Housesteads to Steel Rigg Circular Walk

Housesteads Fort, Bardon Mill, NE47 6NN

Route details and mapDownload as a print friendly PDF
 © NTPL/ Joe Cornish

Curlew nestling in the grass ©

Curlew nestling in the grass

Large Heath Butterfly © NTPL / Steve Knell

Large Heath Butterfly

Route overview

Explore Hadrian's Wall Country on this 8 mile circular walk starting at Housesteads Fort. Head west along the Wall built in AD122 before returning north of the Wall to appreciate the stunning surroundings and impressive Whin Sill the Wall was built on.

Route details

See this step-by-step route marked on a map

Map of route
  • Directions
  • Route
  • Bus stop
  • Parking
  • Toilet
  • Viewpoint

Start: Housesteads Visitor Centre

  1. From the car park climb up to Housesteads Fort and then keeping to the left of the Fort join the Hadrian's Wall Trail heading west.


    Hadrian's Wall area is one of the richest parts of the country for Roman archaeology. As well as some of the best preserved remains of the Wall you will be able to see the remains of forts, temporary camps, the Vallum ditch and northern ditch which were all part of the military zone that make up Hadrian's Wall World Heritage Site.

     © NTPL/ Joe Cornish
  2. Pass Hotbank Farm and the earthworks of Milecastle 38 then cross the farm track and switch to the north side of the wall. Head through the woods above Crag Lough and continue to Sycamore Gap. (For a shorter walk, follow the footpath north past the farm at the Milecastle and pick up from step 6)


    In summer spot upland wading birds such as curlew, redshank or snipe, you will also see countless skylarks and meadow pipits in song flight throughout the season. A flash of white may also reveal a wheatear among the stones. The Loughs are home to many wildfowl; both autumn/winter and spring/summer visitors.

    Curlew nestling in the grass ©
  3. As you drop down the crag to walk through the Wall at Sycamore Gap, or Robin Hood’s tree as it’s also known after it’s appearance in the ‘Prince of Thieves’ film, look out for the large lumps of mortar on the face of the stones on the north side of the Wall. This mortar is all that remains of a render that would’ve covered the entire Wall. From here keep following the trail west to Steel Rigg car park.


    The speciality in Northumberland is the very rare Large Heath butterfly which can be found on the mires surrounding Hotbank Farm.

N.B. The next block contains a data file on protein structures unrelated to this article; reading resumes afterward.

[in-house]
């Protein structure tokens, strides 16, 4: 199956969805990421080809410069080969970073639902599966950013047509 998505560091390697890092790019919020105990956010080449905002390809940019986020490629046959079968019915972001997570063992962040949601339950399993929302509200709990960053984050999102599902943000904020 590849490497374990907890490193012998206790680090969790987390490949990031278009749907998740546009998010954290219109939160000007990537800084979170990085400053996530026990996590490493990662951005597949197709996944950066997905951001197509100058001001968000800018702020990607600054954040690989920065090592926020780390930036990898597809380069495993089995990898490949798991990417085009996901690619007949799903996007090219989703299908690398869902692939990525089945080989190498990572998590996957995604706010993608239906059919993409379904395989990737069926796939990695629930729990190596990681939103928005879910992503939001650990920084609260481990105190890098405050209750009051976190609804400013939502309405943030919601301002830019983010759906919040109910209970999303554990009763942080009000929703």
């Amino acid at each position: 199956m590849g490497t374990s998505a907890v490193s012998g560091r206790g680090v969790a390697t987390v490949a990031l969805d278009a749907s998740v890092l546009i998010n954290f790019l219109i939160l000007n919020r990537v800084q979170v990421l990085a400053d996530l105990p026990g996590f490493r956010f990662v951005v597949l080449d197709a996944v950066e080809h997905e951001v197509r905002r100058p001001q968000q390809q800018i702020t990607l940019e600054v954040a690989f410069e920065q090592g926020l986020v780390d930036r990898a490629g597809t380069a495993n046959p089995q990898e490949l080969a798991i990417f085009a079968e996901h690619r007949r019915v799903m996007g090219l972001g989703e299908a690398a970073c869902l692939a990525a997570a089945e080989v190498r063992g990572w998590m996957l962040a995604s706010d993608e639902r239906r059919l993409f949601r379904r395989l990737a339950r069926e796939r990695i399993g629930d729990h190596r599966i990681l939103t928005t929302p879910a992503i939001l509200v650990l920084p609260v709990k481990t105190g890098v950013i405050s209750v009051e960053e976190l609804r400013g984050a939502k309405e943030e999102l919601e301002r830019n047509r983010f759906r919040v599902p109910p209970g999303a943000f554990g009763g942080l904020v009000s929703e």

Large Heath Butterfly © NTPL / Steve Knell
  4. Leave Steel Rigg car park and head right following the road down the hill for 100 metres.

  5. The footpath is signposted on the right going over the stile and along the track and then field path to Hotbank farm. As you pass Peatrigg plantation on your left, the earthworks on the slope to your right are of the original Steel Rigg Farm from the 17th C.

  6. At Hotbank farm keep on the track heading away from the buildings and then east staying north of the plantation. On top of the ridge is the remains of a large cross shaped stone wall, this was a shelter for livestock from the harsh conditions in these exposed areas. You will also pass the remains of a lime kiln; this was used to heat the lime stone that was quarried from the area to make lime mortar. Keep heading east along the farm trail until you reach another plantation.

  7. Just before heading through the plantation you can see a dry stone walled circle in the middle of the field, this ‘Sheepfold’ was a pen a shepherd could gather his flock in for routine checks and examinations. As you leave the plantation head towards the gate through the wall on your south east.

  8. This dip in the crags is called Kings Wicket, or Busy Gap and has a strong association with local folklore, ‘Busy Gap Rogue’ was a term of abuse in Sixteenth Century Newcastle to describe rough Borderers and thieves. From here keep to the north side of the Wall all the way back to Housesteads until you reach your start point at the Wall. On the way back the natural defensiveness of this location soon becomes apparent – imagine wanting to attack Housesteads Fort but having to run up that hill first to do so!

End: Housesteads Visitor Centre

In partnership with

Cotswold Outdoor logo © Cotswold Outdoor
  • Trail: Walking
  • Grade: Moderate
  • Distance: 8 miles
  • Time: 3hrs
  • OS Map: Explorer OL43 or Landranger 87
  • Terrain:

    Established public footpaths with some steep climbs and descents along stone pitched paths. Can be muddy at times.

  • How to get here:

    Bus: The AD122 runs between Carlisle and Newcastle throughout the summer.
    Rail: Haltwhistle 8 miles from Housesteads Visitor centre.
    Road: Housesteads visitor centre is on the B6318.

  • Facilities:

    Visitor centre, café, shop, picnic area, (charge for National Park car park), toilets.

  • Contact us
    • Telephone: 01434 344525